Eight humanitarian-aid workers face federal charges

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Tucson, Arizona—On Tuesday, January 23, eight humanitarian-aid providers with No More Deaths appeared in court for federal misdemeanor charges relating to their work with the organization in the Cabeza Prieta National Wildlife Refuge, a vast and remote stretch of land near Ajo, Arizona that shares 56 miles with the US–Mexico border. One of the eight individuals is Scott Warren, who was also arrested last week by the US Border Patrol and now faces felony “harboring” charges.

The preliminary charges for each of the eight individuals are varied and include “driving on a wilderness area,” “abandonment of property,” and “entering a wildlife refuge without a permit.” The charges come amidst an escalation of interference with No More Deaths and its efforts to provide humanitarian aid in the deadly migration corridor. No More Deaths has been providing humanitarian aid on the Cabeza Prieta National Wildlife Refuge for the last three years.

The Cabeza Prieta National Wildlife Refuge covers over 803,000 acres of remote desert wilderness with no towns and only one publicly accessible road, known as the Devil’s Highway. Many individuals attempt to cross the US–Mexico border through this corridor, which can take anywhere from four days to several weeks. The area has virtually no natural water sources, and summertime temperatures can top 120 degrees Fahrenheit. Over the past several years, remains of people crossing the border have been consistently recovered on the refuge. In 2017, 32 sets of human remains were found there according to the Pima County Office of the Medical Examiner.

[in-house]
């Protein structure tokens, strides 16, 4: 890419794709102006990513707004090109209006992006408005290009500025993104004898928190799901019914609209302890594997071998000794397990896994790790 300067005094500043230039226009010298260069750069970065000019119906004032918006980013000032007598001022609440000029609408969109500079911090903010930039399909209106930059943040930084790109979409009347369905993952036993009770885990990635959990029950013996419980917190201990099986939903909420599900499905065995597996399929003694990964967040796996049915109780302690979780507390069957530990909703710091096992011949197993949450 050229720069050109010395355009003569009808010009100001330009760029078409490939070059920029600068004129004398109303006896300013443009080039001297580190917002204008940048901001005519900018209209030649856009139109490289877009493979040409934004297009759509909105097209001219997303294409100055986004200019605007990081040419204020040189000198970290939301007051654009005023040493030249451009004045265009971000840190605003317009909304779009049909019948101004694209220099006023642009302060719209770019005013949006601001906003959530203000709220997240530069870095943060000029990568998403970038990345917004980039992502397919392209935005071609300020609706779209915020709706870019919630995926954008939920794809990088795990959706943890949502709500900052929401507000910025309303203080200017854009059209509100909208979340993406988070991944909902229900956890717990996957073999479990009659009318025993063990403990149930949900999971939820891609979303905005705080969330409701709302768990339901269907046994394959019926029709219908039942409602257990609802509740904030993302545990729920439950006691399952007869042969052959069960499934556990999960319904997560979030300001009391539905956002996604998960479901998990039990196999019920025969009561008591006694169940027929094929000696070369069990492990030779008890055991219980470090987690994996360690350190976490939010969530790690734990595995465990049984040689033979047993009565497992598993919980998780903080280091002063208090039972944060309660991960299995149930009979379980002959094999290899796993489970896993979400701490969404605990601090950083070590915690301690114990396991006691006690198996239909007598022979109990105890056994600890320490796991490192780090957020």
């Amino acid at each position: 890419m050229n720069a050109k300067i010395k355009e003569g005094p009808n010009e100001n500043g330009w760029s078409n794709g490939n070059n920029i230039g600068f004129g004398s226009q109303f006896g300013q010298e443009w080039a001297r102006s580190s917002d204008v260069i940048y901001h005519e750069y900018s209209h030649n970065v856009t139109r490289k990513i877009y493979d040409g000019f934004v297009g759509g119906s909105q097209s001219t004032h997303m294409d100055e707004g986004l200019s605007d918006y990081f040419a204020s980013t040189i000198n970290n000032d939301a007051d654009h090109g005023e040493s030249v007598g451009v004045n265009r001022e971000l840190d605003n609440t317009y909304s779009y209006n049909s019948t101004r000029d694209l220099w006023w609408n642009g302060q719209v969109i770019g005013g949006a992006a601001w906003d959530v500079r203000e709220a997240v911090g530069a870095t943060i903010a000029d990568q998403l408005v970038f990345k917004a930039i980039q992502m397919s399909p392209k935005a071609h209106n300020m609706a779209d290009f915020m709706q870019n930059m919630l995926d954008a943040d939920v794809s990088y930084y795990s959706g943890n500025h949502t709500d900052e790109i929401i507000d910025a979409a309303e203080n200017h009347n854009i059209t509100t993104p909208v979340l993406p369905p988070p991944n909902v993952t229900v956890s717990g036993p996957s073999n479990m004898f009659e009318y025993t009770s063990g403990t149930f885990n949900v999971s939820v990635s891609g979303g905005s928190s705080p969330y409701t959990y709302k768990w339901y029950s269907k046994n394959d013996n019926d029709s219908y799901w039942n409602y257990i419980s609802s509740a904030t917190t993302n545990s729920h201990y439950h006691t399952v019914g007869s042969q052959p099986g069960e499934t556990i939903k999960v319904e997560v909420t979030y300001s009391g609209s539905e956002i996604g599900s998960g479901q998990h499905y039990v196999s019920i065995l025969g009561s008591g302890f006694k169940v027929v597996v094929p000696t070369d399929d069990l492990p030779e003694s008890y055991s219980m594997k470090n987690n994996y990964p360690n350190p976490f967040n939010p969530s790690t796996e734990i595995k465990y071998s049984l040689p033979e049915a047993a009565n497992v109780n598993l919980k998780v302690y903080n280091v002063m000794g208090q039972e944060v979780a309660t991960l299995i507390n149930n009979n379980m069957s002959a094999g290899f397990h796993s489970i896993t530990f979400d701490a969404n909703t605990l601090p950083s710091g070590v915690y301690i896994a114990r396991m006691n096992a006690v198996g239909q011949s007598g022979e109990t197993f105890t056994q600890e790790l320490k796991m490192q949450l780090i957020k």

Cabeza Prieta has denied No More Deaths access to administrative roads that would enable volunteers to bring higher volumes of water to crucial remote wilderness areas. Despite this, the Border Patrol has indiscriminately driven on all parts of the refuge, according to a report by the refuge itself. In response to the number of human remains, specifically on Cabeza Prieta, No More Deaths has intensified its efforts to deliver aid there, while Cabeza Prieta changed language on the access-permit application in July 2017 to specifically prohibit leaving humanitarian-aid supplies on the refuge.

The charges also come during a nationwide crackdown on immigrant-rights organizers, while the Trump administration seeks to end DACA, and increase deportations, potentially forcing thousands more into the dangerous desert journey.

No More Deaths published a report last week detailing how Border Patrol agents routinely sabotage humanitarian aid left in the desert. The group, founded in 2004 to address rising deaths in the US–Mexico borderlands, continues to provide humanitarian aid in spite of the increase in surveillance and interference by federal agencies.